South Mississippi food sector feeling impact of labor shortage

Experts say much of the labor shortage comes from part-time workers accustomed to working on and off.
Published: Mar. 4, 2022 at 7:37 PM CST
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BILOXI, Miss. (WLOX) - Blue Marlin is back in business. After an 18-month hiatus, the Gulfport restaurant held a soft opening Thursday.

“We have hired an entirely new staff and done a lot of training,” said Clint Taylor. “We did a couple of mock service events. Last night we opened to the public. We didn’t tell a lot of people, but we had a successful first night back.”

The business originally opened in 2019, but Clint Taylor said it was difficult to find people to work.

‘We just simply ran out of staff members there for a minute,” he said.

It’s a problem everywhere. According to the US Chamber, the food sector is struggling to retain workers, experiencing consistently high quit rates.

“People really enjoy coming and eating barbeque at the Rib Crib,” said Rib Crib general manager William Henson. “We just have to get people who enjoy coming and cooking the barbeque at Rib Crib.”

Rib Crib Barbeque in Ocean Springs opened last October. Tuesday, the eatery was named business of the month for March.

“So as we grow and expand, we always need great people in different positions to grow with us,” said Henson.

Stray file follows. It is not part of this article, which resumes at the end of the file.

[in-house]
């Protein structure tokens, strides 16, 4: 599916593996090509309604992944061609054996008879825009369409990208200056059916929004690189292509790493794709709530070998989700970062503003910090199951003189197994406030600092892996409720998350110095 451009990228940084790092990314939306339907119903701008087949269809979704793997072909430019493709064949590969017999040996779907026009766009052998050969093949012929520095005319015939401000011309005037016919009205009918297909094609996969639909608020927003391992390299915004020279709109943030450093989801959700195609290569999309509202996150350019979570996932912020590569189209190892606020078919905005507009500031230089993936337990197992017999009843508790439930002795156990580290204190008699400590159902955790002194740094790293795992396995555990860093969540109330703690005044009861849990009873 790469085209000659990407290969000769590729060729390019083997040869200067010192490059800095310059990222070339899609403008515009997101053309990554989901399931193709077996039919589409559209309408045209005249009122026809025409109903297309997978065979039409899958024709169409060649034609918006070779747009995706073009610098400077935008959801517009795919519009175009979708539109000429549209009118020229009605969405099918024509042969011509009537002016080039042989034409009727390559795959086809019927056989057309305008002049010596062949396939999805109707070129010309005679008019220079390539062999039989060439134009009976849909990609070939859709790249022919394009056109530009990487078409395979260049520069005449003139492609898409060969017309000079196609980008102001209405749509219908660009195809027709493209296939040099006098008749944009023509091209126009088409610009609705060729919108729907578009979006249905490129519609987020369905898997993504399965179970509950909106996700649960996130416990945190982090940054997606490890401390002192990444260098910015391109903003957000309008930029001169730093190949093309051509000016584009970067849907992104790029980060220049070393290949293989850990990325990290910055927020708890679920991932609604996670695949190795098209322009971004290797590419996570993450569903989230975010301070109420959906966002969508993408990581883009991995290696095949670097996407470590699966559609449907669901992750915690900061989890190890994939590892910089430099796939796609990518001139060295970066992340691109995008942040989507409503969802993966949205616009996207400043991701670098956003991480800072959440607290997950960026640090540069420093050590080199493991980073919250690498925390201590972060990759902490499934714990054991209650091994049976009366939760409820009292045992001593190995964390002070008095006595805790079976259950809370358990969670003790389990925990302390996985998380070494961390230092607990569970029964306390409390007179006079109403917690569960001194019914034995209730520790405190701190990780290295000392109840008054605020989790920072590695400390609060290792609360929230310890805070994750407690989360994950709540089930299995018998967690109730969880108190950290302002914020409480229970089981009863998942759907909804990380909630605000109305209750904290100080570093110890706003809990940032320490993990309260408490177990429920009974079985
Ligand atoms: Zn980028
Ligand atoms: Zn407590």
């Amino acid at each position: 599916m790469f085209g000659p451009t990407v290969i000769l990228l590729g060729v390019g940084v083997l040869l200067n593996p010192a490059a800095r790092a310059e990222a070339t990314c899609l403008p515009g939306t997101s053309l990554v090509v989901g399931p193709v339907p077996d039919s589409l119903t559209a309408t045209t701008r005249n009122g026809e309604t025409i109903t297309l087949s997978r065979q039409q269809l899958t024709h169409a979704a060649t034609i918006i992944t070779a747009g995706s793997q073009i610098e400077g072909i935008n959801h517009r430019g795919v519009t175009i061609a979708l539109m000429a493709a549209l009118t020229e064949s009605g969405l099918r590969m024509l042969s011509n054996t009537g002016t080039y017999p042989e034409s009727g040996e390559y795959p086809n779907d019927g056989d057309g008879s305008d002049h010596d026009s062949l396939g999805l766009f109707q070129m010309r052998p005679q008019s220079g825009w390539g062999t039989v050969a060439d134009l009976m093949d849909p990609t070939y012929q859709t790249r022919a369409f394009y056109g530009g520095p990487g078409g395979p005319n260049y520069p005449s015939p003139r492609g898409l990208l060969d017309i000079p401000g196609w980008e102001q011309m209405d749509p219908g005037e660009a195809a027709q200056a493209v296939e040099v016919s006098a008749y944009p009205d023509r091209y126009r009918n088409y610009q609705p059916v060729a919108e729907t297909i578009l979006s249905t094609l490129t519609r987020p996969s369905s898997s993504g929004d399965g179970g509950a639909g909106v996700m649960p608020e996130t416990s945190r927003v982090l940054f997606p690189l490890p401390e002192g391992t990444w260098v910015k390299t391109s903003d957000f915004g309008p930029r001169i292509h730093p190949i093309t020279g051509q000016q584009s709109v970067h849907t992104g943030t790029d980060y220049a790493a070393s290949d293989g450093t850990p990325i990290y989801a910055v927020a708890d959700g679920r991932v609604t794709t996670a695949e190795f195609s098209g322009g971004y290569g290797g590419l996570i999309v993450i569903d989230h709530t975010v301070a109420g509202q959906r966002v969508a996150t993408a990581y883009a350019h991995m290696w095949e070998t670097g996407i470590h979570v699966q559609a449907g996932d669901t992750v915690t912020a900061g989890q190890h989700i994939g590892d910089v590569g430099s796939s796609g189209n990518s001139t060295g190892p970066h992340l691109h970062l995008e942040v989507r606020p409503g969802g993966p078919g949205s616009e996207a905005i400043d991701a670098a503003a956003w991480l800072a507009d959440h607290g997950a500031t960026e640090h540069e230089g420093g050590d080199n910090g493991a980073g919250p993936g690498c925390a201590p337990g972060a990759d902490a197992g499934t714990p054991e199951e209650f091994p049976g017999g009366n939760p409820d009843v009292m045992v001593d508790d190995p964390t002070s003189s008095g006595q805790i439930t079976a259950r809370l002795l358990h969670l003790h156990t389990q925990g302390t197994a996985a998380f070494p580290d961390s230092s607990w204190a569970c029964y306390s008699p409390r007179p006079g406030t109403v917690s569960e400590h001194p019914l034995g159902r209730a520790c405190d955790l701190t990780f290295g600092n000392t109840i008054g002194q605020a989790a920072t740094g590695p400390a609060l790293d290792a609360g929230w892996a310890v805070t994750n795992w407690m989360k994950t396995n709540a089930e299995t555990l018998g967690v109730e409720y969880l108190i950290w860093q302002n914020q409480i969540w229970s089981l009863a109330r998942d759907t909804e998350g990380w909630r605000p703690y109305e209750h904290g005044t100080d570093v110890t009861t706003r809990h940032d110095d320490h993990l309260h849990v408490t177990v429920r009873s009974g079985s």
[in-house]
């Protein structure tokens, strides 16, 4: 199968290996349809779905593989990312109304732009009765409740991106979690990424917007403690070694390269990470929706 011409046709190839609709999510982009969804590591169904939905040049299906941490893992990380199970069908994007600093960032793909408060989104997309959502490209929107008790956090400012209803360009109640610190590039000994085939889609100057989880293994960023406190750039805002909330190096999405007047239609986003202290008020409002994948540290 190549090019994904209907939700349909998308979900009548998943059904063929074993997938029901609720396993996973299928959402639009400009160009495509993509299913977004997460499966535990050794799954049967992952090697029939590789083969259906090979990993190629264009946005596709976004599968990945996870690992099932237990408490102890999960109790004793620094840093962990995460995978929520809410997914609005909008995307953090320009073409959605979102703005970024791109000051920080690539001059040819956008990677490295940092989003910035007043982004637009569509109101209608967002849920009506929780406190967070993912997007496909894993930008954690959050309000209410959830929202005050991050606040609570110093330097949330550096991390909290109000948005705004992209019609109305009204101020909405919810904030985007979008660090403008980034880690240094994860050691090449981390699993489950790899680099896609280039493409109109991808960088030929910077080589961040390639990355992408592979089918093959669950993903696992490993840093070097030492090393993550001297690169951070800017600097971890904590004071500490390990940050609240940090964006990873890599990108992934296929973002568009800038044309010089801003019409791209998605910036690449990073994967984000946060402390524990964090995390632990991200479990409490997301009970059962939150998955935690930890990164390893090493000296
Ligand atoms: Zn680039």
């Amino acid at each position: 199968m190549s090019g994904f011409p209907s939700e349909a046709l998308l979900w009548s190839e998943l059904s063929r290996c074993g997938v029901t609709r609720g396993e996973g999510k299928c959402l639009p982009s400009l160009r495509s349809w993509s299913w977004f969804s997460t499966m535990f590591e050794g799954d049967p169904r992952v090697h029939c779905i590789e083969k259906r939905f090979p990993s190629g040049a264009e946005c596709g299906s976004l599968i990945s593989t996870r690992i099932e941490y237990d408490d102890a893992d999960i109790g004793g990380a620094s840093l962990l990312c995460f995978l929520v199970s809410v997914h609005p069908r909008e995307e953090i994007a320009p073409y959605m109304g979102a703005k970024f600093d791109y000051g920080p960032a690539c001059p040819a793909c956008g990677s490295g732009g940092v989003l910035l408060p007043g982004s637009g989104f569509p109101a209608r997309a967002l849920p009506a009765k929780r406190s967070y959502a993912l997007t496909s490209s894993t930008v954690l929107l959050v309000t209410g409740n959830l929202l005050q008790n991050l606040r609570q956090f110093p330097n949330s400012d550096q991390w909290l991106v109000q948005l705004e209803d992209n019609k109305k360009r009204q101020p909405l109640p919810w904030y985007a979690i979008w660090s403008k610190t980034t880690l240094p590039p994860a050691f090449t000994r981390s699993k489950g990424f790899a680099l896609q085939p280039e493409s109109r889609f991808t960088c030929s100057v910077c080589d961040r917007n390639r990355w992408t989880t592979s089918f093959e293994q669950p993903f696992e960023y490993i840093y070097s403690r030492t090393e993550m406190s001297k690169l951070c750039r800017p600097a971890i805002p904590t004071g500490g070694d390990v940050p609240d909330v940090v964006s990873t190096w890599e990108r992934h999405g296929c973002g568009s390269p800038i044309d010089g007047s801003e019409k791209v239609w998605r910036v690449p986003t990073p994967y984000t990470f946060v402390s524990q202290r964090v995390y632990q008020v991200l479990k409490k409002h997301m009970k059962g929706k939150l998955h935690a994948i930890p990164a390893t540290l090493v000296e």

In February, businesses added 678,000 jobs across the country. Still, according to Yahoo Finance, employers are trying to fill 11 million positions, nearly the most ever. Companies are raising pay and offering perks, hoping to land workers.

Taylor said, this time around, the Blue Marlin is taking a different approach.

“We have to let people know that we’re open for business, and that we’re hiring and get the word out. We’ve done some creative, non-traditional things to engage our employees,” he said.

Farther down Highway 90, William Henson and his crew have a similar plan that seems to be working.

“We have kept more day one employees in this restaurant than probably any restaurant I’ve ever opened,” he said.

According to experts, much of the labor shortage comes from part-time workers accustomed to working on and off, who have checked out of the labor force during the pandemic.

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